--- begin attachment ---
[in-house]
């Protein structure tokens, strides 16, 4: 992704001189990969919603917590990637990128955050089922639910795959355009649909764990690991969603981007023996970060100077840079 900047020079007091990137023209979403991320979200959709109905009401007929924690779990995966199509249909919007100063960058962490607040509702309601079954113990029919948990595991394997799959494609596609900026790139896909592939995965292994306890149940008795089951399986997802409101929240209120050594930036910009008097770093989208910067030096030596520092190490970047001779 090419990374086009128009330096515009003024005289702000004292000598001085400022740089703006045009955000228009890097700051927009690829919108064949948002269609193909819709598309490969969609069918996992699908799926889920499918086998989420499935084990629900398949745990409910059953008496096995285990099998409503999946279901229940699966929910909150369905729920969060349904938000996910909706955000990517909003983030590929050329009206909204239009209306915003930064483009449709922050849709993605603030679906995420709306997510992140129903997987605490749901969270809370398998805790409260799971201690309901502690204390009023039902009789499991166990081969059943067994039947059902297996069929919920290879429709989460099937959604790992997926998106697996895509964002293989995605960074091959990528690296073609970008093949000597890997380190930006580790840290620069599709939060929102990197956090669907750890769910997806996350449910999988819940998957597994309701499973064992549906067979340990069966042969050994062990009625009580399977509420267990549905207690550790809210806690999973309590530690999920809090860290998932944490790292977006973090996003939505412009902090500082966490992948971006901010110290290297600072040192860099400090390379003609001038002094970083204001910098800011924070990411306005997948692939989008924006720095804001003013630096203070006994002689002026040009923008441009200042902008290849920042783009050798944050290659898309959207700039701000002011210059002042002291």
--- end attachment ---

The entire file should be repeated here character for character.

[in-house]
């Protein structure tokens, strides 16, 4: 992704001189990969919603917590990637990128955050089922639910795959355009649909764990690991969603981007023996970060100077840079 900047020079007091990137023209979403991320979200959709109905009401007929924690779990995966199509249909919007100063960058962490607040509702309601079954113990029919948990595991394997799959494609596609900026790139896909592939995965292994306890149940008795089951399986997802409101929240209120050594930036910009008097770093989208910067030096030596520092190490970047001779 090419990374086009128009330096515009003024005289702000004292000598001085400022740089703006045009955000228009890097700051927009690829919108064949948002269609193909819709598309490969969609069918996992699908799926889920499918086998989420499935084990629900398949745990409910059953008496096995285990099998409503999946279901229940699966929910909150369905729920969060349904938000996910909706955000990517909003983030590929050329009206909204239009209306915003930064483009449709922050849709993605603030679906995420709306997510992140129903997987605490749901969270809370398998805790409260799971201690309901502690204390009023039902009789499991166990081969059943067994039947059902297996069929919920290879429709989460099937959604790992997926998106697996895509964002293989995605960074091959990528690296073609970008093949000597890997380190930006580790840290620069599709939060929102990197956090669907750890769910997806996350449910999988819940998957597994309701499973064992549906067979340990069966042969050994062990009625009580399977509420267990549905207690550790809210806690999973309590530690999920809090860290998932944490790292977006973090996003939505412009902090500082966490992948971006901010110290290297600072040192860099400090390379003609001038002094970083204001910098800011924070990411306005997948692939989008924006720095804001003013630096203070006994002689002026040009923008441009200042902008290849920042783009050798944050290659898309959207700039701000002011210059002042002291």